Designing for Change
The power of purpose-driven content.
by The Creative Cloud Team
posted on 01-18-2019
Designing something that wins an industry award and a pat on the back from your boss feels good, but designing something that changes the world feels even better. With Adobe solutions, you can dream BIG, and create for a cause that can inspire action in the community. Whether it’s using Adobe Photoshop to capture the emotion, using Adobe Illustrator to design posters for the revolution, or documenting the leaders of change with Premiere Pro, Adobe products have played a critical role in many initiatives – but there’s real credit belongs to the visionaries behind the design – the geniuses who use their art to inspire action.
The power of purpose-driven design
Creatives have an incredible power to stimulate change through their work. Visual images can form an emotional connection with audiences that often drive people to act more effectively than words alone.
Many artists have already discovered the power of visual communication and the impact their work can have. Joy Li, a Sydney-based graphic designer, uses her talents to bring attention to cultural stereotypes and portray her own experiences as a first-generation immigrant.
Fellow Australian Joel Hanna designed a biodegradable toothbrush and uses 100 percent of the profits to support dental care in developing countries. Annie Griffiths, one of the first female photographers to work for National Geographic, documents the progress of international programs established to empower women and girls.
In a time when technology is connecting people around the world and shining light on various issues, designers and creatives are in a unique position to start meaningful conversations. “The designer is the translator of experience for the modern age, utilizing different mediums and platforms to communicate new ideas and social agendas,” Joy says.
Designer and writer Amélie Lamont sees this as a natural progression. “All design is inherently purpose-driven,” she says. “I think what we’re seeing now is a shift in people beginning to question and wonder about how deeply they want to facilitate purpose. They’re exploring how to use design as a way to shape and shift both the world they see around them and as a way to change the culture for perceived good.”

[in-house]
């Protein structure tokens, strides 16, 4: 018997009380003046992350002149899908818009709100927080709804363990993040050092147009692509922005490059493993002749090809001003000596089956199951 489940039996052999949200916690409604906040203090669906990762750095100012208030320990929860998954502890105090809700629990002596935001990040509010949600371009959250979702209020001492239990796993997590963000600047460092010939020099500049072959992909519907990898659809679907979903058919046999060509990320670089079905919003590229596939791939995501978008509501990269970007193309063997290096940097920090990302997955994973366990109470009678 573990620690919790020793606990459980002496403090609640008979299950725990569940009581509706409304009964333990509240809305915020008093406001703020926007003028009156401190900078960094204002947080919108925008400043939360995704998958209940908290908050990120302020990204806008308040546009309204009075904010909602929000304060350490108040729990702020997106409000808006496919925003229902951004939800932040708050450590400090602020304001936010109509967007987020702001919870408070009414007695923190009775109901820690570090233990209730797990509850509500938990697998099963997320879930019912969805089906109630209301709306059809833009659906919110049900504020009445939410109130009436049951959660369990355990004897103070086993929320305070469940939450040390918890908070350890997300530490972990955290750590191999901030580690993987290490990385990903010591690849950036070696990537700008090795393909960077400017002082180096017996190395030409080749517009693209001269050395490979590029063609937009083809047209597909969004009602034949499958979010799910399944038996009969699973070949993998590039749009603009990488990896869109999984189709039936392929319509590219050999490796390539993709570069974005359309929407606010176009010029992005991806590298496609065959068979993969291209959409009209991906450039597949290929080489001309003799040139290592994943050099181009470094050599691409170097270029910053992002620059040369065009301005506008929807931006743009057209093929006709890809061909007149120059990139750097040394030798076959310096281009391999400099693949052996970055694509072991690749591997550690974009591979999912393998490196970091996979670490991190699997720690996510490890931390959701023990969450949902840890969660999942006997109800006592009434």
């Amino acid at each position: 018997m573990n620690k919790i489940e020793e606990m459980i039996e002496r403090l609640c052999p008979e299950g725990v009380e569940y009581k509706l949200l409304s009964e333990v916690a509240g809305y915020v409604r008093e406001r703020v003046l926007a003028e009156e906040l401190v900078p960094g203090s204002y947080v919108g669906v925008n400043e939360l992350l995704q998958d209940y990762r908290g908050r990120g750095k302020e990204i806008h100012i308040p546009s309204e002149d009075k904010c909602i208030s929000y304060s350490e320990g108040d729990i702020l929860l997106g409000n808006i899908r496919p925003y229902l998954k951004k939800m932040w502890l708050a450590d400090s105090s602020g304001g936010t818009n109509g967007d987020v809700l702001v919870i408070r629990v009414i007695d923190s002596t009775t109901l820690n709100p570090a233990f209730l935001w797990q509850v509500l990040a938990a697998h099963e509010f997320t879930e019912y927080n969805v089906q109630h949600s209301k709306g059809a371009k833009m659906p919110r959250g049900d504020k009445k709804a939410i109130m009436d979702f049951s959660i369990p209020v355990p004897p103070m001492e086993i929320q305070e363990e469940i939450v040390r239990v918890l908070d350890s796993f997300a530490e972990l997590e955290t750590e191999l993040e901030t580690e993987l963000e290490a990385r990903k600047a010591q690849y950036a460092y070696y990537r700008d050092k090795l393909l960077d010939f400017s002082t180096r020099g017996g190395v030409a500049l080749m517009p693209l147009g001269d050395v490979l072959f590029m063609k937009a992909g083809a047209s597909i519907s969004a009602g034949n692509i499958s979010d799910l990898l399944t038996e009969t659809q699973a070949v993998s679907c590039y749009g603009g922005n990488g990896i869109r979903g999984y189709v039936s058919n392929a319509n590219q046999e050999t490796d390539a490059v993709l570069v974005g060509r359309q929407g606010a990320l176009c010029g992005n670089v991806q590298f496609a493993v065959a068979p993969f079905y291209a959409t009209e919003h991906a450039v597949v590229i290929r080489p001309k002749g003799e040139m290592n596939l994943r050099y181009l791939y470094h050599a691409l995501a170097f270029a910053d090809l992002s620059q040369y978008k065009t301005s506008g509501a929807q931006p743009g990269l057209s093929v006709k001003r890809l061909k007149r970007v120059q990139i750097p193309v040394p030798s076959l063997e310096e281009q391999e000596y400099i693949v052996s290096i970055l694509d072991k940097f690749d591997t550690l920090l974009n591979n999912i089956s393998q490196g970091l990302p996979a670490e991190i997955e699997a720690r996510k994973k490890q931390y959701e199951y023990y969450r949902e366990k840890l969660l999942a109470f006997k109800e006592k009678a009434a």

And it’s not just individual creatives. Corporations have a role to play as well.
“Collectively, organizations across the private and public sectors make a significant impact on Earth’s natural resources,” says Michelle Crozier, director of sustainability & social impact at Adobe. “Think about the amount of energy consumed — the number of commuters on the road and the tons of waste produced across every business in every sector around the world. Imagine if they all made commitments to reduce their footprint and invest in social impact programs that leveraged the time and talent of their employees in their local communities.”
What does purpose-driven design look like? Here are 5 tips to get you started
- Figuring out the “why” – Purpose-driven design begins with figuring out the why behind the project. What problem does it address? What need does it alleviate? How can creative work make an impact?
- Develop a set of principles – The principles should be unique to you or your organization, but they should remind you to focus on the human aspect of user experience.
- Make it work – Determine how you can you make your design functional, as well as visually appealing.
- Consider working with other departments – Marketing, researchers, and data analysts can share details about audience behavior and expectations which you can incorporate into your creative strategy.
- Make content that demands you to listen — to your partners, to participants, to other designers, to those affected by the issues for which you’re advocating — and then implement feedback where it makes sense.
“When I create, it isn’t to change the world, it’s to do better. And doing better means listening because I don’t have all the answers,” says Amélie.
At the end of the day, remember who you are speaking to. You’re trying to impact a cause, therefore, the impact should be the highlight of the campaign. Amélie says, “If I have at least one person who says that my work has impacted their life in a beneficial way, they can take that and pass the torch to someone else.”
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